The above-obtained inks were each filled into an ink tank having the structure of FIG. 1. These ink tanks were mounted onto an ink jet recording apparatus (trade name: PIXUS 950i, manufactured by Canon Inc.) in which thermal energy was applied to the ink for ejecting ink droplets to conduct printing, where the recording conditions at this time were as follows: temperature of 23° C., humidity of 55%, recording density of 2400 dpi×1200 dpi and an ink ejection volume of 2.5 pl, and recording was conducted at a 50% duty on a recording medium (trade name: PR-101, manufactured by Canon Inc.). The obtained recorded matters were subsequently air dried for 24 hours at a temperature of 23° C. and a humidity of 55%.

The color developability of the recorded matters obtained using the inks of Examples 1 to 6 was visually evaluated from the viewpoint of comparison with inks containing ion-exchange water in place of the compound represented by the general formula (I) (i.e. Examples 1 and 3 were compared with Comparative Example 1; Examples 2 and 4 with Comparative Example 2; Example 5 with Comparative Example 3; and Example 6 with Comparative Example 4).

Next, the above air-dried recorded matters were placed in an ozone testing apparatus (trade name: OMS-H, manufactured by Suga Test Instruments Co., Ltd.), and subjected to ozone exposure for 20 hours in an environment (temperature: 40° C.; humidity: 55%; ozone gas concentration: 2 ppm).

The ozone resistance of recorded matters obtained using the inks of Examples 1 to 6 was visually evaluated from the viewpoint of comparison with an ink containing ion-exchange water in place of the compound represented by the general formula (I) (i.e. Examples 1 and 3 were compared with Comparative Example 1; Examples 2 and 4 with Comparative Example 2; Example 5 with Comparative Example 3; and Example 6 with Comparative Example 4).

The evaluation criteria for color developability and ozone resistance were as described below. The evaluation results are shown in Table 5.

A: Either color developability or ozone resistance was clearly improved over the Comparative Examples, and, neither color developability nor ozone resistance deteriorated as compared with the Comparative Examples.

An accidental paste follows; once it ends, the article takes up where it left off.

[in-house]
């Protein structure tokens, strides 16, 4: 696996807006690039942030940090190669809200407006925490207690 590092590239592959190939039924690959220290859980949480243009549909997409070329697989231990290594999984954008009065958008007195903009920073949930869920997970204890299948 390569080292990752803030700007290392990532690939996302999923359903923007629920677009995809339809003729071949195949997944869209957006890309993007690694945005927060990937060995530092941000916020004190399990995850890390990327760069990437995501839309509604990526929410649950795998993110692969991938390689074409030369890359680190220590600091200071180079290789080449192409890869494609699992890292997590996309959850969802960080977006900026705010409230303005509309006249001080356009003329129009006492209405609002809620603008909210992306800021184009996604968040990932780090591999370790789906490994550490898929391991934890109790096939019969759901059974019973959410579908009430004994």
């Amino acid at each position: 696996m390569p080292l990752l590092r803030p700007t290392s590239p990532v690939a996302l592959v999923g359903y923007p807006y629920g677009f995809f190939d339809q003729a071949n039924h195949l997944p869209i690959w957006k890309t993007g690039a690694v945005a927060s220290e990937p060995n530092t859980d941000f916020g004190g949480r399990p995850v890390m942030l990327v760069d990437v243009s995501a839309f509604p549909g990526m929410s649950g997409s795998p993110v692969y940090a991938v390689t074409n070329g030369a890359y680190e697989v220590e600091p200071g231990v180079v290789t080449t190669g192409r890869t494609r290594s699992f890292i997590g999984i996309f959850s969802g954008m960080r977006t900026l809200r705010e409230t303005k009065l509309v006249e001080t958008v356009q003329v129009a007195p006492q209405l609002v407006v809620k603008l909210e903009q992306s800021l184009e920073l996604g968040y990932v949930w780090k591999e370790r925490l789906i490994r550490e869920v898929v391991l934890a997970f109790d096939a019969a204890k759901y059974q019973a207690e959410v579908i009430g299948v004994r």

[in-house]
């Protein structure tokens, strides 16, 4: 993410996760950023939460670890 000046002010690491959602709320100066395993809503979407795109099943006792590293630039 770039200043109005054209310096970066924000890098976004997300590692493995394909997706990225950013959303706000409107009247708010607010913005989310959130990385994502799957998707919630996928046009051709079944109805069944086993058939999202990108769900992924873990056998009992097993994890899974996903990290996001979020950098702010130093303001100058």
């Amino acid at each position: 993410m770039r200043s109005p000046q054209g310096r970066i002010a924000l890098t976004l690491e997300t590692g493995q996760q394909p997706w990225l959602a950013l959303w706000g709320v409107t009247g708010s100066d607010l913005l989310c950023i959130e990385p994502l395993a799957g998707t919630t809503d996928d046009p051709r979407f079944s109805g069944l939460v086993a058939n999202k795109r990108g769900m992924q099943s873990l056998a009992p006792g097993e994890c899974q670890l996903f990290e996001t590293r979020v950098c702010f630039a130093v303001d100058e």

B: Either color developability or ozone resistance was improved over the Comparative Examples, and, neither color developability nor ozone resistance deteriorated as compared with the Comparative Examples.

C: Neither color developability nor ozone resistance showed any improvement over the Comparative Examples, or, although one of color developability or ozone resistance was improved over the Comparative Examples, either of color developability or ozone resistance deteriorated as compared with the Comparative Examples.

TABLE 5
Evaluation
Example Results
1 B
2 B
3 A
4 A
5 A
6 A

<Preparation of Ink>

The respective components shown in Table 6 below were mixed and sufficiently stirred. After that, the resultant was filtered through a filter having a pore size of 0.2 μm under pressure to prepare an ink.

TABLE 6
Compound Represented by 6.00
the General Formula (I)
Glycerin 20.00
Acetylenol EH 1.00
Ion-Exchange Water 73.00

Ink tanks having the structure illustrated in FIG. 1 were filled with 14.5 g of an ink prepared according to the formulation shown in Table 6. Then, 12.5 g of ink was discharged from each of the ink tanks. Subsequently, the above ink tanks were each filled with 10.0 g of the respective inks prepared in Comparative Examples 3 and 4, whereby the inks for Examples 7 and 8 were prepared. The inks of Examples 7 and 8 were extracted from the ink tanks. Analysis of their composition showed that these inks had a composition as shown in Table 7.

TABLE 7
Example
7 8
C. I. Direct Blue 199 3.33
C. I. Acid Blue 9 3.33
Compound Represented by 1.00 1.00